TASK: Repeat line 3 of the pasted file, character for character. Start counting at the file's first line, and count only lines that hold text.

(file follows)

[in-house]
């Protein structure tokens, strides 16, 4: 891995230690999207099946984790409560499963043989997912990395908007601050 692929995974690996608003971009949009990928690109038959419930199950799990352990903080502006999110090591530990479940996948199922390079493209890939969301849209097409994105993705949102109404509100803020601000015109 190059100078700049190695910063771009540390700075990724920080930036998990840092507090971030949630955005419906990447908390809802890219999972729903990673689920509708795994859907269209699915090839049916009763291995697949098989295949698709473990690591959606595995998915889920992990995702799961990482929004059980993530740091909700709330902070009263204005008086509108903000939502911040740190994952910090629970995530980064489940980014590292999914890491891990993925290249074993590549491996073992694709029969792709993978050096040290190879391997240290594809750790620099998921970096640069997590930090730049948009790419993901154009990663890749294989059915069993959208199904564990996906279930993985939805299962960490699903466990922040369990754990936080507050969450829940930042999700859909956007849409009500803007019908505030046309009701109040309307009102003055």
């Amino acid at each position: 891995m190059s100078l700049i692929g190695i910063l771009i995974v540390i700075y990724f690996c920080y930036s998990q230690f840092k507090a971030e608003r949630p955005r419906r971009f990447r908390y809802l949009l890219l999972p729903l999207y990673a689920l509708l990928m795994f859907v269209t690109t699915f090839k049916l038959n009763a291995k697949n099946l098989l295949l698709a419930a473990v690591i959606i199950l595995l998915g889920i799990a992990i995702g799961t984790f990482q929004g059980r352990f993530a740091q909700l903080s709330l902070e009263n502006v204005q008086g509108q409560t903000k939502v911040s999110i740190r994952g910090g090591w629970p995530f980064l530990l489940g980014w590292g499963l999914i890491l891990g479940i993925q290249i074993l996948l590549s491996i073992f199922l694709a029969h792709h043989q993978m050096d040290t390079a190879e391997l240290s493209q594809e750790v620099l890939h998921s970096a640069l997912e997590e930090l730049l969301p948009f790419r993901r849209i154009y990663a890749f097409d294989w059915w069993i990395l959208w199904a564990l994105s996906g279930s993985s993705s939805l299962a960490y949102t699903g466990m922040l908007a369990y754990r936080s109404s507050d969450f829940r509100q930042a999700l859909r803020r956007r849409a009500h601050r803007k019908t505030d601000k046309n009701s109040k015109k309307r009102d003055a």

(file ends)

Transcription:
């Amino acid at each position: 891995m190059s100078l700049i692929g190695i910063l771009i995974v540390i700075y990724f690996c920080y930036s998990q230690f840092k507090a971030e608003r949630p955005r419906r971009f990447r908390y809802l949009l890219l999972p729903l999207y990673a689920l509708l990928m795994f859907v269209t690109t699915f090839k049916l038959n009763a291995k697949n099946l098989l295949l698709a419930a473990v690591i959606i199950l595995l998915g889920i799990a992990i995702g799961t984790f990482q929004g059980r352990f993530a740091q909700l903080s709330l902070e009263n502006v204005q008086g509108q409560t903000k939502v911040s999110i740190r994952g910090g090591w629970p995530f980064l530990l489940g980014w590292g499963l999914i890491l891990g479940i993925q290249i074993l996948l590549s491996i073992f199922l694709a029969h792709h043989q993978m050096d040290t390079a190879e391997l240290s493209q594809e750790v620099l890939h998921s970096a640069l997912e997590e930090l730049l969301p948009f790419r993901r849209i154009y990663a890749f097409d294989w059915w069993i990395l959208w199904a564990l994105s996906g279930s993985s993705s939805l299962a960490y949102t699903g466990m922040l908007a369990y754990r936080s109404s507050d969450f829940r509100q930042a999700l859909r803020r956007r849409a009500h601050r803007k019908t505030d601000k046309n009701s109040k015109k309307r009102d003055a």